The National Basketball Association’s New York Knicks, owned by MSG, should allow the 23-year-old point guard to go to the Houston Rockets because his contract overvalues him, Chris Marangi, a portfolio manager at Rye, New York-based Gamco, said in a telephone interview.
New York can keep Lin by matching Houston’s three-year, $25.1 million offer. The third year of the deal would be worth $14.8 million, nearly three times higher than the average NBA salary. The signing of veteran Jason Kidd and the trade that brought Raymond Felton back to the team indicate the Knicks may be planning for a future without the Harvard University graduate.
“We like it when companies shop for bargains, and Ray Felton looks like a bargain compared to Jeremy Lin,” Marangi said. “We’re value investors.”
Gamco and Gabelli Funds, a sister investment program, own about 5 million shares of MSG, approximately 8 percent of the company and trailing only Southeastern Asset Management Inc. and T Rowe Price Group Inc. in the firm’s holdings.
Lin’s back-loaded contract, when combined with the salaries of New York’s Carmelo Anthony, Amar’e Stoudemire and Tyson Chandler, would cause the James Dolan-owned team to pay tens of millions of dollars in luxury taxes, the NBA’s method of preventing large-revenue clubs from hoarding the league’s best players.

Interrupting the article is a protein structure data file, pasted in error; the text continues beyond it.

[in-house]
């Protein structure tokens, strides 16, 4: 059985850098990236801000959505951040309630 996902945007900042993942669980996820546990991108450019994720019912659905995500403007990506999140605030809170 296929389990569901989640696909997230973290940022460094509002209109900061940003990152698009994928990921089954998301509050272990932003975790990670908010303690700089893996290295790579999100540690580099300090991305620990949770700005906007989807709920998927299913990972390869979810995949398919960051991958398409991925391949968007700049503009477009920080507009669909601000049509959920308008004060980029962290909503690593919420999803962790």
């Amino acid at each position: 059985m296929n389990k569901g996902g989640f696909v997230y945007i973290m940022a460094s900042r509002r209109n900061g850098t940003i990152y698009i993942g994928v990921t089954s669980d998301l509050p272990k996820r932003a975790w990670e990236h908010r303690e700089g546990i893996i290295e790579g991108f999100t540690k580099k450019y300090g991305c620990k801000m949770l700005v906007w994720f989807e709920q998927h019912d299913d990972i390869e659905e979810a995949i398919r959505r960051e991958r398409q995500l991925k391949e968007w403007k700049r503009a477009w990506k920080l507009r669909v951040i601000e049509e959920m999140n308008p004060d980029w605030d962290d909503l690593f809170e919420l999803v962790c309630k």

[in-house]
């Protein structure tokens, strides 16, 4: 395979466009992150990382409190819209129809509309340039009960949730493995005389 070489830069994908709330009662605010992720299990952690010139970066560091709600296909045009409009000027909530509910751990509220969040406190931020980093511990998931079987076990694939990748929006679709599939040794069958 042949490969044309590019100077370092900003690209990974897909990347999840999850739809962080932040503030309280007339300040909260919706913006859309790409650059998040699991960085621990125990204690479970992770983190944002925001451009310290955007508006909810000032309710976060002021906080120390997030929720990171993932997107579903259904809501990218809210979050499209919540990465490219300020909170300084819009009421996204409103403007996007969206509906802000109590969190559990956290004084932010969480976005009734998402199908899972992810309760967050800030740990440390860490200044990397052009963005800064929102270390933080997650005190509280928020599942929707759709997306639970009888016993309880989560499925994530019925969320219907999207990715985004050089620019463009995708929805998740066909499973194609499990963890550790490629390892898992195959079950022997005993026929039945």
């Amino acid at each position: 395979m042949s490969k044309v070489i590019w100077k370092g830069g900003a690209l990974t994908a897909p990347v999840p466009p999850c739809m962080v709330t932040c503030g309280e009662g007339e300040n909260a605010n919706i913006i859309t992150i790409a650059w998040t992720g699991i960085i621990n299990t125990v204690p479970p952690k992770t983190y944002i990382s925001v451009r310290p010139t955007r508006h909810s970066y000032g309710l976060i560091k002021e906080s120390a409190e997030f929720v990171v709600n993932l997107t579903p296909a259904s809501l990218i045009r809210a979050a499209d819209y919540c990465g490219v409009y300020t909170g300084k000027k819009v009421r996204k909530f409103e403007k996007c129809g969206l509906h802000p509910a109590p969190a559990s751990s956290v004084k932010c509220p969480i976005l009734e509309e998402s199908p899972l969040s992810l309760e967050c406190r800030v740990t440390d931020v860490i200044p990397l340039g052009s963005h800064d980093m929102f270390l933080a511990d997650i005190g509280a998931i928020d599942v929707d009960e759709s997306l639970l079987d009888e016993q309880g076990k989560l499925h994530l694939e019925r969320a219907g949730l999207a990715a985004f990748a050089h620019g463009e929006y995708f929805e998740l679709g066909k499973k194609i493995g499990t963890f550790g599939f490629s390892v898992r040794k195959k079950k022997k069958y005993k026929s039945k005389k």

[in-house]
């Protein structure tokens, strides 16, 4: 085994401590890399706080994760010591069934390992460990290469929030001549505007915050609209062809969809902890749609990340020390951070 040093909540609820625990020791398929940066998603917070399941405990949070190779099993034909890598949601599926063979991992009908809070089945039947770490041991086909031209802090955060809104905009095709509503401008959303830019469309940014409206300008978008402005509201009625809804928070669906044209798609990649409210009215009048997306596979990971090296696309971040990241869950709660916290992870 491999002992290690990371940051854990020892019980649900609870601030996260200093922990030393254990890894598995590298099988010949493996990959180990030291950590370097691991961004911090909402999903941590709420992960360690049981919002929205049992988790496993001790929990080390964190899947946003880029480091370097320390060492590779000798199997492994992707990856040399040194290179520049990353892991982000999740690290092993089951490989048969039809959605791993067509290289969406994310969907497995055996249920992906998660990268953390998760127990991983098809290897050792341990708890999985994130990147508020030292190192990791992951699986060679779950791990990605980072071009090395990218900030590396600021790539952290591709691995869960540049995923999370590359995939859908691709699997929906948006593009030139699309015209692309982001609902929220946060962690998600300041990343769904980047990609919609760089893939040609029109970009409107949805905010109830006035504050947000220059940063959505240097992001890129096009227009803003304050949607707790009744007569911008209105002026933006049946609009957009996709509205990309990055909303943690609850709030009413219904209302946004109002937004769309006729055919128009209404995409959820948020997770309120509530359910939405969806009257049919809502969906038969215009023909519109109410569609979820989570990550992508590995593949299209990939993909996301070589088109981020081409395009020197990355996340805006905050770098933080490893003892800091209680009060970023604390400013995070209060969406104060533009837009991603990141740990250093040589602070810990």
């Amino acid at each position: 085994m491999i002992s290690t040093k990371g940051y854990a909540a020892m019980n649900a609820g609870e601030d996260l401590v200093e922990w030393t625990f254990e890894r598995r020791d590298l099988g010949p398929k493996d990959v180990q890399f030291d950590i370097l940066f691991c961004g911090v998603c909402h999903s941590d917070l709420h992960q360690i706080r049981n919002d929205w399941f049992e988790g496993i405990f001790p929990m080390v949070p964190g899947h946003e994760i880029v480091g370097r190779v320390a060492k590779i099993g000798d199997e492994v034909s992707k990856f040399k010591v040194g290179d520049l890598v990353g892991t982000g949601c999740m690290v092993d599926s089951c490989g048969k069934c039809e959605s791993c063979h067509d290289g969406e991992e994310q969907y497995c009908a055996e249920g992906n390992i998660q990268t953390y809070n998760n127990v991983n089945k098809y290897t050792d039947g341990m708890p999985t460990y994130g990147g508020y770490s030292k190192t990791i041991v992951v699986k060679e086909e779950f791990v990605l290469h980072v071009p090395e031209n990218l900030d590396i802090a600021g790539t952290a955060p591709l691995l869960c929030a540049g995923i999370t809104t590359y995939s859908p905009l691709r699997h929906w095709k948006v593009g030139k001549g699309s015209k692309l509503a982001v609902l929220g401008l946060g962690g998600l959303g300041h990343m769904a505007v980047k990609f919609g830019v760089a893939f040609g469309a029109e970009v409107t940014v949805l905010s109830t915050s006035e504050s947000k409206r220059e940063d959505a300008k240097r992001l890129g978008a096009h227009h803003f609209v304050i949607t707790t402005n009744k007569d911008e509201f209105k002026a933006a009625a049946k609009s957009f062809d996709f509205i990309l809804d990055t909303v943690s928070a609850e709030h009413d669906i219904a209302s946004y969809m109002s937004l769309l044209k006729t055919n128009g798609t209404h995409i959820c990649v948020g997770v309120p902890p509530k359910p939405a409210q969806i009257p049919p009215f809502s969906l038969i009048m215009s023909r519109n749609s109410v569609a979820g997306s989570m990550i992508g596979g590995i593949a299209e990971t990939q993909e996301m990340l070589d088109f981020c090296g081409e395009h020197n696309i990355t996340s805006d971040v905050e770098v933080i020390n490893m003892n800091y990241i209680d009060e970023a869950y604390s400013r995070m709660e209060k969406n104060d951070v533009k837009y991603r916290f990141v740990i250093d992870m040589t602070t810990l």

The luxury tax on Lin’s deal may cost the Knicks an extra $35 million to $45 million in payments by the third year of the contract if the team keeps Anthony, Stoudemire and Chandler.
“From the point of fiscal restraint, I don’t see how you can argue for Jeremy Lin, in any shape or form,” Rich Tullo, an analyst at Albert Fried & Co., said in an interview.
Lin has played 64 NBA games -- less than a full season -- and is returning from a knee injury that kept him out of the final 17 games of the 2011-12 regular season and the playoffs.
His meteoric rise, dubbed “Linsanity,” peaked in February after Lin scored 38 points against Kobe Bryant and the Los Angeles Lakers and 28 points against the defending champion Dallas Mavericks. Lin led the Knicks to a 10-4 February record and his fame was credited with encouraging Time Warner Cable Inc. (TWC:US) and MSG to sign a contract to carry the MSG Network, which airs Knicks games.
Lin’s success fueled a 37 percent increase in ticket and merchandising sales last quarter to $216.1 million. While that’s an $80 million boost, his presence already has been priced into the stock, said David Joyce, an analyst at Miller Tabak & Co. in New York.
MSG shares, which have gained 25 percent this year, fell 0.5 percent to $35.81 at 4 p.m. New York time.
The TV rights deal will be Lin’s biggest effect on the Knicks, even if the team signs him to a new contract, Tullo said. Cable and satellite-TV operators pay more than $4.50 a month per subscriber for MSG and MSG Plus, according to researcher SNL Kagan.
“The benefit of Linsanity was manifested in the Time Warner Cable affiliate agreement that’s providing the team with an annuity in the future, and the Knicks have already received that benefit,” Tullo said.
Ultimately, signing Lin won’t be as important to MSG’s performance as a winning Knicks team, Marangi said. “I think Jeremy Lin would be forgotten if the Knicks are able to put together a strong run next year.”
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